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    1. Thanks Jeanie. Here many ceremonies are held on Australia day which is the 26th January.
      Hope to share our ceremony soon.

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  3. You will have then a dual citizinship, right?

    That will be a wonderful day, I am sure!

    : )

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    1. Yes, we are entitled to have dual citizenship. Just makes it easier at the airport when travelling and of course we can then vote which we can't as just Residents.

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  4. Exciting times for you! Perth looks like a wonderful place to live and those purple jacaranda trees are gorgeous!

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    1. Thanks Christine, I'm very excited indeed. We love living here, a great city, beautiful river and beaches and year round good weather too.

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  5. Gosh it certainly is getting harder Sami, mind you it was over forty years ago when we arrived! They still make it a really nice experience though.. if you pass all the tests 😀 you must be looking forward to it all becoming official.

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    1. Thanks Grace, yes looking forward to the end of the paperwork and renewals, etc, etc.

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  6. Dearest Sami,
    Excited for both of you!
    Yes, it is quite a process for going through this.
    Here in the USA it was even harder in 1993 when we finally managed to apply for it.
    The problem before was that once applied for, you had to be on hand for at least half a year. We never could do that with both of us being International Mushroom Consultants...
    But we had to study the book with 100 questions about all USA legislature and constitutional aspects. That meant you had to study it.
    As for me, as was so scared for not being able to write my looooong name around the white edging of my pass photo. Such was the rule then. Pieter warned me about it and I did practice to scribble in smaller letters. Pieter had witnessed a lady in front of him who ran out of space to write and she had to apply again; starting all over!
    Felt rather proud on December 3 in 1993 when I managed all and got my certificate.
    It took Pieter and me about 2 pounds of documents and a lot of money as we had to travel to our country of birth to obtain documents and get screened for good health. Also we had to give proof of no criminal records in all cities where we ever did reside.
    We also had to pay a hefty sum as a fee.
    Therefore we always feel discriminated big time by all those dreamers that claim ALL rights, based on emotions. That is WRONG and we feel proud for having a strong President at the moment. We are convinced that the Democrats are playing politics trying to import as many votes possible!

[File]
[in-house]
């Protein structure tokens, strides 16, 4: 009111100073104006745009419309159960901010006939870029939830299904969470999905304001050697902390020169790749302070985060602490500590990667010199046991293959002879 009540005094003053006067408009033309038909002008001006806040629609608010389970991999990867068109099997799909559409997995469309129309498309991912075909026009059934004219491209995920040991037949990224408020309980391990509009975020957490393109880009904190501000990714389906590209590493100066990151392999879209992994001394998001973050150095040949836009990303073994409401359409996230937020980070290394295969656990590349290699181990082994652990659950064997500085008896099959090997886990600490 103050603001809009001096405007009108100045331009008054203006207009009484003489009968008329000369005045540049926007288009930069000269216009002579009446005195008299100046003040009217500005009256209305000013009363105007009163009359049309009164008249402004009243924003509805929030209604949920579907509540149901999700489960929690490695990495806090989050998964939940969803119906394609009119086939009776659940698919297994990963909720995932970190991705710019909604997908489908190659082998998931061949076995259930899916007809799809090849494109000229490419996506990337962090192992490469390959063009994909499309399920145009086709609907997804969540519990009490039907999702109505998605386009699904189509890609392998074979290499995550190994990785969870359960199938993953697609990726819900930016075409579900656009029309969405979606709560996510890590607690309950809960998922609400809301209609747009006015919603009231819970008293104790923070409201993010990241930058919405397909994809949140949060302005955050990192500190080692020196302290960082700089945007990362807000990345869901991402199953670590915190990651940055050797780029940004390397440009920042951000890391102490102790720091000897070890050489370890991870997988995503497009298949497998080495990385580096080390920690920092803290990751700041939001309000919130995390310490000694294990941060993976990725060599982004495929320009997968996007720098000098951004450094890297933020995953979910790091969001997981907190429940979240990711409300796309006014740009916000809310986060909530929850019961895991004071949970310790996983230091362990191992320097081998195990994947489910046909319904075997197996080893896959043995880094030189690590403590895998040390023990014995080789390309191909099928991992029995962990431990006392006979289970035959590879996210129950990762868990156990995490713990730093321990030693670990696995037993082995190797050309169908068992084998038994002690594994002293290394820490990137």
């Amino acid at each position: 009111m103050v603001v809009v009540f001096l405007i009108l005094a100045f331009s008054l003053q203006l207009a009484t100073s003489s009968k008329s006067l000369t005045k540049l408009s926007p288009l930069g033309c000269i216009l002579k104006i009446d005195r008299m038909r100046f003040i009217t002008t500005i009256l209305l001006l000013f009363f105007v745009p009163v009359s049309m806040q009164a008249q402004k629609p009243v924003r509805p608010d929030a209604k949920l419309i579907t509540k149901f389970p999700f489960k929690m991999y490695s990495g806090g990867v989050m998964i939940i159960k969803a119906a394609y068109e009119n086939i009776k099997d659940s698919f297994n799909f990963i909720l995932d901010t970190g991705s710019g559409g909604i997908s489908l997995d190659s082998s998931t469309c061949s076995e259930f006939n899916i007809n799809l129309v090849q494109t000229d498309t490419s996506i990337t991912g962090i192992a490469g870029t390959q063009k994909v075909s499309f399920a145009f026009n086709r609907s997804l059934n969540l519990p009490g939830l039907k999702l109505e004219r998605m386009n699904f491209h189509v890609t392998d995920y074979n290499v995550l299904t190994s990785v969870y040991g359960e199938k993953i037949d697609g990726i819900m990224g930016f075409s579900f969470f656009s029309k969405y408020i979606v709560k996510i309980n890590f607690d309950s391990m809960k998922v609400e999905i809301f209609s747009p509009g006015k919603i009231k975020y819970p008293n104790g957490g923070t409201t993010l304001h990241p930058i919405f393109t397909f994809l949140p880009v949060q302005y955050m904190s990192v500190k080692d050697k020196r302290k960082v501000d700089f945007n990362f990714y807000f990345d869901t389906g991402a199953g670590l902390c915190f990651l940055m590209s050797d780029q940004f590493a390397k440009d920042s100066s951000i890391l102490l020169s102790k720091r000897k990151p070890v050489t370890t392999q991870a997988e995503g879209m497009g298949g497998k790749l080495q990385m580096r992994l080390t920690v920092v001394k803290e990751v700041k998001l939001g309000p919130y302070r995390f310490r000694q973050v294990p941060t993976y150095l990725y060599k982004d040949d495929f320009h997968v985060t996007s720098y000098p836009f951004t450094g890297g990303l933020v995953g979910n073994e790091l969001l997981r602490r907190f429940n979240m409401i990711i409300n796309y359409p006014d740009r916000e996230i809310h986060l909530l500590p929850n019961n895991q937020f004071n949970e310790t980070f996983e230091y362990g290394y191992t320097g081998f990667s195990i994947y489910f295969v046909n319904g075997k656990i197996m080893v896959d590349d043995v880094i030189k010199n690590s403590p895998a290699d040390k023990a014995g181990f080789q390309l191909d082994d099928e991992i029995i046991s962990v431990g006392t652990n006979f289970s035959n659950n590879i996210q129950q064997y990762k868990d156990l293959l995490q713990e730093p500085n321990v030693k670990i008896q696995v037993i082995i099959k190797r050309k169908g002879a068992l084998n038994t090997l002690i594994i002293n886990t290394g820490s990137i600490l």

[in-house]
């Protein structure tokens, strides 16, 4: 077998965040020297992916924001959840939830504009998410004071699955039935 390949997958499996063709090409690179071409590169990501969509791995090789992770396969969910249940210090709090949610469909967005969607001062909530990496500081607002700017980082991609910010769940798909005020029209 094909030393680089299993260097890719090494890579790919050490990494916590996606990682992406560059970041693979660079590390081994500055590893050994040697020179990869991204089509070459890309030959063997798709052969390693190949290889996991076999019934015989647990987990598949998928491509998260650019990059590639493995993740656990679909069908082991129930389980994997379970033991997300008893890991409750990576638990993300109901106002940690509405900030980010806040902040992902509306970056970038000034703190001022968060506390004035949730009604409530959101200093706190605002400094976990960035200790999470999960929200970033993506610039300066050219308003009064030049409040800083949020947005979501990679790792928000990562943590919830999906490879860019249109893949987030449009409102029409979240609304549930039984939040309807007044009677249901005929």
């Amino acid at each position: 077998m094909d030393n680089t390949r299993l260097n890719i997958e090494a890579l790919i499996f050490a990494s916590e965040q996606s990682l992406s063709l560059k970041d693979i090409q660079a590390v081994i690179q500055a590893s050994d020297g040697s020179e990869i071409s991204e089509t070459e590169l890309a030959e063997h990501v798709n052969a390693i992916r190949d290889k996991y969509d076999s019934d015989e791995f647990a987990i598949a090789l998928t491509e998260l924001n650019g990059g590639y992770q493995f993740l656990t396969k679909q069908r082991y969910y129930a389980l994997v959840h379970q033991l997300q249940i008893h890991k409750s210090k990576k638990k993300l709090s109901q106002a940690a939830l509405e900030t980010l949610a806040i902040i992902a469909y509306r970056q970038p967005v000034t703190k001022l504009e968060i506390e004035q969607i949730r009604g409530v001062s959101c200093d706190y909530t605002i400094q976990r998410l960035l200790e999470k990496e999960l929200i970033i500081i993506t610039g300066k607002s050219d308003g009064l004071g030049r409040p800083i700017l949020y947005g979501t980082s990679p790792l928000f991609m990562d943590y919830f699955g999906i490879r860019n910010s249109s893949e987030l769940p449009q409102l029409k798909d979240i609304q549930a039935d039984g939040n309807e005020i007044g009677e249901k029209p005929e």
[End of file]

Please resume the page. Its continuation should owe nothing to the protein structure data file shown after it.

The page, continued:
No doubt you both will pull this off and than can celebrate and settle this.
    You know, it makes you instantly young as you are allowed to start all over, being a Citizen!
    As for me, just turned 24 last December...
    Big hugs and oh, how I love those Jacarandas and on the video it is a dream!
    Mariette

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    1. Thank you Mariette. It's also a long process here, documents have to be translated (if not in English) and certified by the Police, health exams have to be done, police certificates from all countries where you have lived too, English exam, and a lot of money and time is spent in all of the paperwork. The end result is almost here, so I'm looking forward to not having equal rights and not having to spend any more money!

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    2. Sami, sounds indeed similar to what we had to go through! Ours took about half a year... So glad that is behind us! Good luck and you mean of course looking forward to having equal rights...?!

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    3. Yes of course, didn't read the reply :)

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  7. I had no idea it was so complicated, Sami, but congratulations on persevering. I guess you'll always be Portuguese as well as Australian. Does this give you more security, having citizenship?

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    1. I suppose nothing is easy when you emigrate to another country paper wise. Always a lot of bureaucracy involved. We can keep dual citizenship. Always better to have citizenship as you can vote, can work in certain Government jobs, which you can't if you're not Australian, but the main thing is if you don't take up citizenship you have to renew the Residence Visa every 5 years, which makes things expensive, and who knows the immigration laws here are changing so frequently that sometime in the future it might affect us negatively. And we can always leave the country, move somewhere else and always return if we want.

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  8. Replies
    1. It is very cute, the lady that baked it is very talented.

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  9. I understand that the test is quite difficult, even for an Australian born person. I must try a sample one day. I went to a citizenship ceremony once when my adult English students became naturalised and I found it very moving.

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    1. I've been doing a couple of sample tests, some seem easy, others a bit tricky, in fact the wording of some questions is strange. I've showed it to my boss and he said the same. I think the Ielts exams is certainly a lot more difficult and trickier too. I also felt the ceremony I attended very moving.